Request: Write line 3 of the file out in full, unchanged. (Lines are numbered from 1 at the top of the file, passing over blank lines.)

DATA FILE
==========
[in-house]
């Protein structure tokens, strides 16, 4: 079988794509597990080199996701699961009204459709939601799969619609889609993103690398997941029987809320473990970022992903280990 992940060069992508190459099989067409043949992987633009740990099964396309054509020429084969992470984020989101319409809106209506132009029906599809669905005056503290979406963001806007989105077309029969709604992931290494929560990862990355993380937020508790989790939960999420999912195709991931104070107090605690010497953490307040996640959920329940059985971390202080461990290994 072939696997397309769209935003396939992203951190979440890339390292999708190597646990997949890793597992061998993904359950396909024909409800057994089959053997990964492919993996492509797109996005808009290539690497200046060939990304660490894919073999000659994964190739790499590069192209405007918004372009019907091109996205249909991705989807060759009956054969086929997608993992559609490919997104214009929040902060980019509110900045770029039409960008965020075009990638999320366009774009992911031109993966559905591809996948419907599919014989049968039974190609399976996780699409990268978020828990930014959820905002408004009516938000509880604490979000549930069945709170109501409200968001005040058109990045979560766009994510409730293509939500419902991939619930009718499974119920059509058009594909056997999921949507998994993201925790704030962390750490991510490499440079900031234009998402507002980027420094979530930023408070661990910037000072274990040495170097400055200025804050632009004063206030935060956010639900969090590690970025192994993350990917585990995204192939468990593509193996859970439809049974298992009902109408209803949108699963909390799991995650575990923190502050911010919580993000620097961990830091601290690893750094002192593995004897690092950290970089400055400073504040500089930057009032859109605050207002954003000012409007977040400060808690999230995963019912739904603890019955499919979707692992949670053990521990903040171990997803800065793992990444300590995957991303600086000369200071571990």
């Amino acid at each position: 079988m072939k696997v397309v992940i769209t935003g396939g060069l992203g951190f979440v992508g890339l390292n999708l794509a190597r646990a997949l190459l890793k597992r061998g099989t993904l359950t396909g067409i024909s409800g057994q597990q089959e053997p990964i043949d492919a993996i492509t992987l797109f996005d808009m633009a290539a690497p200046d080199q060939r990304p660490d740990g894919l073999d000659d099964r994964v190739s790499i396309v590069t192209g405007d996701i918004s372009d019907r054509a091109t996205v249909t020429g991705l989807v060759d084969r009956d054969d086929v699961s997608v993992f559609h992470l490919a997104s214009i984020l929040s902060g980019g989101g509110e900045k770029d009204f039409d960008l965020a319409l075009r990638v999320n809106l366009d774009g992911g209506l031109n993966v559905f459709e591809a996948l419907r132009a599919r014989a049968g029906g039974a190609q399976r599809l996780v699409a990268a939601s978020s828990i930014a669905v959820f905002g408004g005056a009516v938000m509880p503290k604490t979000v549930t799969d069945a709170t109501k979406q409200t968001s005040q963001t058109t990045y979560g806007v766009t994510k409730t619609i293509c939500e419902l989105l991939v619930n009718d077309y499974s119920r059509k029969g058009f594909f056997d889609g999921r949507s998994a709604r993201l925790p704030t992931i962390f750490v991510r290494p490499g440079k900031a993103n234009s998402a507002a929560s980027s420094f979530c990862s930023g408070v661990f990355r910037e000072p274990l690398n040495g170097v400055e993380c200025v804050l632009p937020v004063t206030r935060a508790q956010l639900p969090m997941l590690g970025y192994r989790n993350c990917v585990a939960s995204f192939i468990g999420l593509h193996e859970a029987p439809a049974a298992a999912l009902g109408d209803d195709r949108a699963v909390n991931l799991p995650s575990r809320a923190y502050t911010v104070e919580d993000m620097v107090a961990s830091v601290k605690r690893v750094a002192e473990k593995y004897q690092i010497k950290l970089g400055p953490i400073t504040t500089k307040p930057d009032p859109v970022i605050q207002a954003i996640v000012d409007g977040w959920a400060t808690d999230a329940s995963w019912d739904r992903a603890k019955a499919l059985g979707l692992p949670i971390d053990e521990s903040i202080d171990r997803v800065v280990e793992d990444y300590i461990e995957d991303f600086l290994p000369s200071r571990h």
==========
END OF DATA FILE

């Amino acid at each position: 079988m072939k696997v397309v992940i769209t935003g396939g060069l992203g951190f979440v992508g890339l390292n999708l794509a190597r646990a997949l190459l890793k597992r061998g099989t993904l359950t396909g067409i024909s409800g057994q597990q089959e053997p990964i043949d492919a993996i492509t992987l797109f996005d808009m633009a290539a690497p200046d080199q060939r990304p660490d740990g894919l073999d000659d099964r994964v190739s790499i396309v590069t192209g405007d996701i918004s372009d019907r054509a091109t996205v249909t020429g991705l989807v060759d084969r009956d054969d086929v699961s997608v993992f559609h992470l490919a997104s214009i984020l929040s902060g980019g989101g509110e900045k770029d009204f039409d960008l965020a319409l075009r990638v999320n809106l366009d774009g992911g209506l031109n993966v559905f459709e591809a996948l419907r132009a599919r014989a049968g029906g039974a190609q399976r599809l996780v699409a990268a939601s978020s828990i930014a669905v959820f905002g408004g005056a009516v938000m509880p503290k604490t979000v549930t799969d069945a709170t109501k979406q409200t968001s005040q963001t058109t990045y979560g806007v766009t994510k409730t619609i293509c939500e419902l989105l991939v619930n009718d077309y499974s119920r059509k029969g058009f594909f056997d889609g999921r949507s998994a709604r993201l925790p704030t992931i962390f750490v991510r290494p490499g440079k900031a993103n234009s998402a507002a929560s980027s420094f979530c990862s930023g408070v661990f990355r910037e000072p274990l690398n040495g170097v400055e993380c200025v804050l632009p937020v004063t206030r935060a508790q956010l639900p969090m997941l590690g970025y192994r989790n993350c990917v585990a939960s995204f192939i468990g999420l593509h193996e859970a029987p439809a049974a298992a999912l009902g109408d209803d195709r949108a699963v909390n991931l799991p995650s575990r809320a923190y502050t911010v104070e919580d993000m620097v107090a961990s830091v601290k605690r690893v750094a002192e473990k593995y004897q690092i010497k950290l970089g400055p953490i400073t504040t500089k307040p930057d009032p859109v970022i605050q207002a954003i996640v000012d409007g977040w959920a400060t808690d999230a329940s995963w019912d739904r992903a603890k019955a499919l059985g979707l692992p949670i971390d053990e521990s903040i202080d171990r997803v800065v280990e793992d990444y300590i461990e995957d991303f600086l290994p000369s200071r571990h």